I care because it feels manufactured. It feels fake. It feels like it doesn’t belong in the same movie where legitimate character comedy actually exists. Let’s remember Captain Boomerang’s characteristically cowardly reaction to Rick Flag telling the team that they’re all free to go. Let’s remember the scene in which Waller unflinchingly describes the primal–albeit tragically underused–beast that is Killer Croc as she herself digs ravenously into her own steak. Let’s remember just about any scene involving Deadshot, Flag, and Waller. This is a film that any viewer can see has legitimate comedy written into it. The additional pop music only served to establish that the filmmakers were not nearly so confident, and that lack of confidence can destroy a movie’s credibility.

I’m only going to say this once: You should never try to apply traditional morals to a film about supervillains being forced to save the world. There is just so much that can and will go wrong.

For characters like Deadshot or El Diablo, it works. They are shown as characters with some kinds of morals and better natures that can be appealed to.

For Harley Quinn, who spent the majority of the movie obsessed with returning to her true love, The Joker (whose surprisingly uninspired performance by Jared Leto deserves its own article), the idea of her turning down the temptation of bringing him back from the dead is just for the most preposterous reason, even for her.

Captain Boomerang came the closest to what I expected from this movie, taking every opportunity to act as selfishly as possible, but even he returns for the final fight without any cheeky explanation. Come on, have him say he “couldn’t find a ride out” or something. Anything would have been better than the bland Magnificent Seven rip-off we were given.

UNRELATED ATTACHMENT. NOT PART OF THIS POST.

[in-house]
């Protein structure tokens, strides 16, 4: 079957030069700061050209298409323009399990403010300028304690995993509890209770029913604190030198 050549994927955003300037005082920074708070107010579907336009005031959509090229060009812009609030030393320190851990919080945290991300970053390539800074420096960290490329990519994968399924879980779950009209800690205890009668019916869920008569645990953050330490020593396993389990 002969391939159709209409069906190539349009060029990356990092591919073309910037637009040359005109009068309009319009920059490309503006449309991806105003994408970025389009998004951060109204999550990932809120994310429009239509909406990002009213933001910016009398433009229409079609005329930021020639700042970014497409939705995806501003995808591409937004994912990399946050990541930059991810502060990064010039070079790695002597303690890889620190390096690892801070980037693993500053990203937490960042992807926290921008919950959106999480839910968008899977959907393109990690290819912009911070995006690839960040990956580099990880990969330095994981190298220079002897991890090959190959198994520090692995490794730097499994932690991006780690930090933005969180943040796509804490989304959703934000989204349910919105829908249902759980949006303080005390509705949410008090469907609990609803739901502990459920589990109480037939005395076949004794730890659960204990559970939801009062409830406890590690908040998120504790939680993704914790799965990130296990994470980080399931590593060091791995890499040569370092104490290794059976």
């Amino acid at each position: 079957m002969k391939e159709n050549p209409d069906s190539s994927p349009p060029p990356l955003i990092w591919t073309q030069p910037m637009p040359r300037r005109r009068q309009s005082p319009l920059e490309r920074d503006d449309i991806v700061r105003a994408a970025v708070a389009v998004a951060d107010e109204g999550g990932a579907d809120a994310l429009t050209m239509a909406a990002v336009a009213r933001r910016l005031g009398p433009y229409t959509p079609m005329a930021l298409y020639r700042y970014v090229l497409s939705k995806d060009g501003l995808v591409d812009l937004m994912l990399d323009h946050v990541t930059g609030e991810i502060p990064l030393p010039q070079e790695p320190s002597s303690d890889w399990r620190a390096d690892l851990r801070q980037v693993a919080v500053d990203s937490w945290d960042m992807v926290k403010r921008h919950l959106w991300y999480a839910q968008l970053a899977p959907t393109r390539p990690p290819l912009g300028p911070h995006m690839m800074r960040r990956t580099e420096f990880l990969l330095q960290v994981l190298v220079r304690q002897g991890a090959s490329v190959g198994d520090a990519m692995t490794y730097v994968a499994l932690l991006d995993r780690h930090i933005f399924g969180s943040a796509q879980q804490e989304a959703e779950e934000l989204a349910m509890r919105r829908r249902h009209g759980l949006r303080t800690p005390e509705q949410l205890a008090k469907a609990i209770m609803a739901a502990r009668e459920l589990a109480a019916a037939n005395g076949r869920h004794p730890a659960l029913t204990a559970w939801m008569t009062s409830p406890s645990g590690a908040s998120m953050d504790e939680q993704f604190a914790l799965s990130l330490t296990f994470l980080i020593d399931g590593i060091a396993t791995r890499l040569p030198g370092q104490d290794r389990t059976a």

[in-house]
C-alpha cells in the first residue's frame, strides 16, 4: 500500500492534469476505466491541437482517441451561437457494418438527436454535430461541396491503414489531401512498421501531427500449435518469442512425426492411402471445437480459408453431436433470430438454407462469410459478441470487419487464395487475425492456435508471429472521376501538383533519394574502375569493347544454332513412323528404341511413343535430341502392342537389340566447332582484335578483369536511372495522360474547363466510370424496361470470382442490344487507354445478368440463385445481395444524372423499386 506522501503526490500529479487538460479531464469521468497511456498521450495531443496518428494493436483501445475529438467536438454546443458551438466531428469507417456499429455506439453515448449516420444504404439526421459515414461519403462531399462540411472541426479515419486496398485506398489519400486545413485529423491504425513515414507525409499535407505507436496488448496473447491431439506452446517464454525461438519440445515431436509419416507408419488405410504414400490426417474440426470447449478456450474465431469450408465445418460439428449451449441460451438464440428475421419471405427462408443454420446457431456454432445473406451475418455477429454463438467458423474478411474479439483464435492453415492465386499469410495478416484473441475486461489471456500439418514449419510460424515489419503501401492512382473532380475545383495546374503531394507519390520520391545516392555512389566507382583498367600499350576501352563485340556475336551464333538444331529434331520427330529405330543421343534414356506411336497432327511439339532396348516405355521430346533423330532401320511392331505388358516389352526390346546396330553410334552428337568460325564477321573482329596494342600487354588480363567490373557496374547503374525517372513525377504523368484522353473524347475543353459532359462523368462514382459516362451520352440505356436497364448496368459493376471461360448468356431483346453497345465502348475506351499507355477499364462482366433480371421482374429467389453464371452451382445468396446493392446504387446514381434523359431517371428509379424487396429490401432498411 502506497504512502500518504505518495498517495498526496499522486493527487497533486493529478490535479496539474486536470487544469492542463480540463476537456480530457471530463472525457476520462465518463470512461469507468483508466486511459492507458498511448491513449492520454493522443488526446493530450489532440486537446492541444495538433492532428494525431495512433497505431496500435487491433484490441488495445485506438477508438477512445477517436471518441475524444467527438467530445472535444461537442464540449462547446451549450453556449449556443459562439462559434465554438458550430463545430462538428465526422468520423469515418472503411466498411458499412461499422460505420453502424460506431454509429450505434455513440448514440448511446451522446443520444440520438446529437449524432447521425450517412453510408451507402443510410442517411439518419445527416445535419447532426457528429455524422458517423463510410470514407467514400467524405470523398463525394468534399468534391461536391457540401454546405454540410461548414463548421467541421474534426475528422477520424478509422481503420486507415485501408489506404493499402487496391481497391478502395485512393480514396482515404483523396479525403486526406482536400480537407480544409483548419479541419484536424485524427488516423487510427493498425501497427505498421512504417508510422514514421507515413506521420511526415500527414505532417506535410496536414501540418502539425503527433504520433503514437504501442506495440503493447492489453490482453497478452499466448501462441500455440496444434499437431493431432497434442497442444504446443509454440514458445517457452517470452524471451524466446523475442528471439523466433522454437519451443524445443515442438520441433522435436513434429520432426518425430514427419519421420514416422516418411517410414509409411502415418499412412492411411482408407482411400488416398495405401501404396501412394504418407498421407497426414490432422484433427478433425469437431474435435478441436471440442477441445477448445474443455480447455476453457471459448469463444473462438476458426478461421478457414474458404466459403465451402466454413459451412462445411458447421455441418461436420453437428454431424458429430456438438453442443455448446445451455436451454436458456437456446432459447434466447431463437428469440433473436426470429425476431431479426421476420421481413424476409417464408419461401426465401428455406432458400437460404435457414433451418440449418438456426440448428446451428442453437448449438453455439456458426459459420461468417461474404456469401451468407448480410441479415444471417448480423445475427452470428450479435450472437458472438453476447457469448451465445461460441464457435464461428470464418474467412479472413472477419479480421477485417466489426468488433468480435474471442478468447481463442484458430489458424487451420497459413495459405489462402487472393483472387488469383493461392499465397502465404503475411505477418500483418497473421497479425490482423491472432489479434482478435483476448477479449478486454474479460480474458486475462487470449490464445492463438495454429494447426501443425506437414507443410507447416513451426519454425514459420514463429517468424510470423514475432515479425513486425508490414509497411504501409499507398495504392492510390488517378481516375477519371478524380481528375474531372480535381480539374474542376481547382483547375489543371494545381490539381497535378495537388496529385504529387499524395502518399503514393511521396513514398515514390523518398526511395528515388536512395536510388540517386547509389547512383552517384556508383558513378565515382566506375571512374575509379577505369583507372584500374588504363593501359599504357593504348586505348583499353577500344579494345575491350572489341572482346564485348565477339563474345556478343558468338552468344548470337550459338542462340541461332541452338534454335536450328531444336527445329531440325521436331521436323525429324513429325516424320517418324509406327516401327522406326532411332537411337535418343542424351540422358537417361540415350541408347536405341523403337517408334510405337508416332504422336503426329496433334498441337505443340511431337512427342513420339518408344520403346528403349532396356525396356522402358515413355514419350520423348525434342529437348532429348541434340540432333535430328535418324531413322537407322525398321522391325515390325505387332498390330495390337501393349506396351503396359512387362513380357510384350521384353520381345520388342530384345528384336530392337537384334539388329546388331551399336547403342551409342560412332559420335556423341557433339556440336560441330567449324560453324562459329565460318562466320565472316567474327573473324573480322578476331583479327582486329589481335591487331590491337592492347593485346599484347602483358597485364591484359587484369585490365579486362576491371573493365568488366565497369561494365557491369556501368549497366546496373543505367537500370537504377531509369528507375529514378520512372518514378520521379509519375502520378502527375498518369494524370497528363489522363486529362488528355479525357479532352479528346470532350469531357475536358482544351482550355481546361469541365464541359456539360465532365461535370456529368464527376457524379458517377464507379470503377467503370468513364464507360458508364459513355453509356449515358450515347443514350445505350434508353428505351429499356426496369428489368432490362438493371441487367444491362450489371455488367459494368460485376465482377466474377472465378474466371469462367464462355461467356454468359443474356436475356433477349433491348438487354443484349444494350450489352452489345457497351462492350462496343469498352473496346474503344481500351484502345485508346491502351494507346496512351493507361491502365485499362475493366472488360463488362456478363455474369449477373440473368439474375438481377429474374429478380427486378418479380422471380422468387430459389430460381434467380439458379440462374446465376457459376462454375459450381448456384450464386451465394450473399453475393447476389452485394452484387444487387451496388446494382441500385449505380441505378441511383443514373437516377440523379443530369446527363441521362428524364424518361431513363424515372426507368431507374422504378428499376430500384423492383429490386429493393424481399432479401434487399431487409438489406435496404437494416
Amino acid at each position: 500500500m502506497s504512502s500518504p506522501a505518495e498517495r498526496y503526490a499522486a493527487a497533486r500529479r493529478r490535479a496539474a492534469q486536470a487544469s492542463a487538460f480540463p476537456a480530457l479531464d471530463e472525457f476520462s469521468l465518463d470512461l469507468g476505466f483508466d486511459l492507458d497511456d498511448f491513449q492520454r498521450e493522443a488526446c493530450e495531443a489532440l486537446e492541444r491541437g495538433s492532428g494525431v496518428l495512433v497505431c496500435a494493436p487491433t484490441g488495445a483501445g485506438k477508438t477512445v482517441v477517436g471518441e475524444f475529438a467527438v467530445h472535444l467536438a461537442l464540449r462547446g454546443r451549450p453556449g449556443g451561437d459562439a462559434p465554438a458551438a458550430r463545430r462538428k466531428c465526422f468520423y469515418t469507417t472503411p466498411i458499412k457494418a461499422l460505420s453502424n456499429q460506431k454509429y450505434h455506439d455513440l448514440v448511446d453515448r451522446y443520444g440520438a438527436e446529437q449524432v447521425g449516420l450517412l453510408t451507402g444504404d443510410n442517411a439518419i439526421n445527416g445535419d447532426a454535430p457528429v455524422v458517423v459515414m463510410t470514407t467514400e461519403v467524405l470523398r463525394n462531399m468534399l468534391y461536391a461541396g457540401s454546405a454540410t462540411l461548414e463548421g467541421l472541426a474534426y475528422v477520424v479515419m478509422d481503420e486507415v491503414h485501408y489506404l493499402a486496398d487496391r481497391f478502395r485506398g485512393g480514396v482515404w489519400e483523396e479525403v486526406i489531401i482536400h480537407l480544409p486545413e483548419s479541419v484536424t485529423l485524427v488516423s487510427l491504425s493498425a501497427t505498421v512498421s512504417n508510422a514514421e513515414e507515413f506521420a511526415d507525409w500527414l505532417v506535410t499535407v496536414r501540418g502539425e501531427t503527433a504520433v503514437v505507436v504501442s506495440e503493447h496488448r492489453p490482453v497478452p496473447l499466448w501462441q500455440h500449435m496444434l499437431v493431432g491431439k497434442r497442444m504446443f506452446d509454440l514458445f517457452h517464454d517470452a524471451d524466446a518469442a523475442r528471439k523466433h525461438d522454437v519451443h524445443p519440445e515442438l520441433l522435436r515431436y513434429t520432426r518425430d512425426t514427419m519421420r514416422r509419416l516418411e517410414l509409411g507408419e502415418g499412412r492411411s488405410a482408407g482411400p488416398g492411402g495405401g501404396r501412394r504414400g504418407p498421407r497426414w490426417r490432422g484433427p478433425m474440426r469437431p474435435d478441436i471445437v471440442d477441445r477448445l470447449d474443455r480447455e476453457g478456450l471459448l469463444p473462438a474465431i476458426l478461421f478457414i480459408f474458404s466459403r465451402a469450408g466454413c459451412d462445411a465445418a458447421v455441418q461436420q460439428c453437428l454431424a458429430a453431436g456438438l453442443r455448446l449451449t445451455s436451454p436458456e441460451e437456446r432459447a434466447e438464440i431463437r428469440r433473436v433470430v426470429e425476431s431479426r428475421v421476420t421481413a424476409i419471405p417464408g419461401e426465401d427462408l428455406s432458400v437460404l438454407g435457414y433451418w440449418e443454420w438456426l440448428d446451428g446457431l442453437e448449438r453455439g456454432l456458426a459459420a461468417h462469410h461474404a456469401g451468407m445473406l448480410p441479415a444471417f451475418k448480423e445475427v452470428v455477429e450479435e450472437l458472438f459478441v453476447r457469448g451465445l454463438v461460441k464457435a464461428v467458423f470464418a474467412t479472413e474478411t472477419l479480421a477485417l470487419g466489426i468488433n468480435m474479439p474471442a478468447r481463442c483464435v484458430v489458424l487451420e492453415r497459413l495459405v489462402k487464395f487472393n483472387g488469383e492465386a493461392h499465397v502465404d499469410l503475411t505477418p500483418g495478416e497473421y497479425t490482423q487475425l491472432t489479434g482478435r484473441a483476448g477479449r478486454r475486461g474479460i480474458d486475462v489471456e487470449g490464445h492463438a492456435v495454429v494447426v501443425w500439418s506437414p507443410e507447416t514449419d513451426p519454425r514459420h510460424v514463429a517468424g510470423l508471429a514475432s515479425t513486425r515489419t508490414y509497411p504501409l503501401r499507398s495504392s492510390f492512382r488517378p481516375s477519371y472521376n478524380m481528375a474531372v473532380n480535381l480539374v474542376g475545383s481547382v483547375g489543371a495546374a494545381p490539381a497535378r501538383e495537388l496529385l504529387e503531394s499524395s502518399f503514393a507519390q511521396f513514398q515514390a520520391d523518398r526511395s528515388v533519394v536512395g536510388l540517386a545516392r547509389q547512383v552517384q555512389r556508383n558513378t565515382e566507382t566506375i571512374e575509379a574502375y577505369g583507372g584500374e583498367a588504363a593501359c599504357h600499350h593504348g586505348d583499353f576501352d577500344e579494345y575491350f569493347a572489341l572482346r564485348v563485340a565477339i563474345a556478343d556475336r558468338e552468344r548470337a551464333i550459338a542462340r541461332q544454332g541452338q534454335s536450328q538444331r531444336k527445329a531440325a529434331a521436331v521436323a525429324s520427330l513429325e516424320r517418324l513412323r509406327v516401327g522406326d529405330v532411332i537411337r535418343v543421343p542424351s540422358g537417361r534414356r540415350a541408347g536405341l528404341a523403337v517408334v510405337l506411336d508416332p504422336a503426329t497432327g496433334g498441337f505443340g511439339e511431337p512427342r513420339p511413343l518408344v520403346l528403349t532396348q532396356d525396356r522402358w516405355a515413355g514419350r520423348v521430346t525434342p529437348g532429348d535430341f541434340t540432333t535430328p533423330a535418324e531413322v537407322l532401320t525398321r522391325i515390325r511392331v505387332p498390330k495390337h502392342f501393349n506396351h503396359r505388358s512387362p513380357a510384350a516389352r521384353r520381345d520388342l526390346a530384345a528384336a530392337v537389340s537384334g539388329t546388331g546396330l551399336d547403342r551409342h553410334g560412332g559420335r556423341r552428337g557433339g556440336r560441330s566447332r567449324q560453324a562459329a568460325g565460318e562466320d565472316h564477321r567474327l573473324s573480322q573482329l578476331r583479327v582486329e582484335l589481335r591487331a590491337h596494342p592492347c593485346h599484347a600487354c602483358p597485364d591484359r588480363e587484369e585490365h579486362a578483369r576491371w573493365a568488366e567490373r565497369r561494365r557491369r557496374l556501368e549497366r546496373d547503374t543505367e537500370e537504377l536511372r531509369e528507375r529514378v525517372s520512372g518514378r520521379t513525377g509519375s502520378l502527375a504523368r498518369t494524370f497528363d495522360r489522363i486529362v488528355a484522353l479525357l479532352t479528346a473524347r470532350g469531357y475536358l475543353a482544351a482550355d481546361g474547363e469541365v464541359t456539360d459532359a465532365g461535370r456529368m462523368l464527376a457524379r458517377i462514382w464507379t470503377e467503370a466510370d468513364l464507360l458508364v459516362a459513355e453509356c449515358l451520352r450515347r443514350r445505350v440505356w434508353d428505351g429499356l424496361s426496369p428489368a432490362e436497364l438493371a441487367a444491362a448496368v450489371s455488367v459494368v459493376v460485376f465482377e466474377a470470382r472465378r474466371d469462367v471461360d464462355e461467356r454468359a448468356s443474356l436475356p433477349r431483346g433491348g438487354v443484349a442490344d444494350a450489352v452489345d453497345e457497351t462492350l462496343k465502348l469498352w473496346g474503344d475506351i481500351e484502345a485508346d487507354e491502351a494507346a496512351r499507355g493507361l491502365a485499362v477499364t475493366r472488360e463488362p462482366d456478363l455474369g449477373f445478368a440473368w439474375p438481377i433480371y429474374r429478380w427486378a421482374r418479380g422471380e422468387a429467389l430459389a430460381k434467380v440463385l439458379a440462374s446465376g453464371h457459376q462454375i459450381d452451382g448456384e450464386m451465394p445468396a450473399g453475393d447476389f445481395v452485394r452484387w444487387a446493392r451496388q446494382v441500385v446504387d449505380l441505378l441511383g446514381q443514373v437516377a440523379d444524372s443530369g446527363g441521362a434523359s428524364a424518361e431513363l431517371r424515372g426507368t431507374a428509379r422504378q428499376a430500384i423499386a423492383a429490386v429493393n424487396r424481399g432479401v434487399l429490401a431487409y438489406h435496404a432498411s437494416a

Meanwhile, Killer Croc’s reason for existing in this movie just totally eludes me. The film gives him no motivations, very little personality, and utterly nothing to remember except that he likes BET. He could have not been in this movie, and I would never have noticed. For a character usually as imposing as him, this was devastating.

The saddest part about Suicide Squad is that there is a reasonably good movie sitting in there, but the filmmakers wasted their opportunity to make it so. They overcorrected in the wrong ways and totally overlooked ways to actually improve the film that they already had.

Oh yeah, and that after-credits scene was made totally unnecessary by the fact that we already had a teaser trailer for Justice League come out, like weeks ago. The post-credits sequence for Iron Man only worked so well because it was such a surprise. You can’t surprise people with something you’ve already revealed. That was a problem with this movie we addressed above, and you kept that problem alive right through the end, DC. Please, for all our sakes, figure out what you’re doing before things get any worse.

That’s just my opinion, though. What do you think? Did I miss anything, or was I too harsh on the movie? (I will say that, despite everything, Will Smith’s performance as Deadshot was top caliber.) Leave your thoughts in the comments below.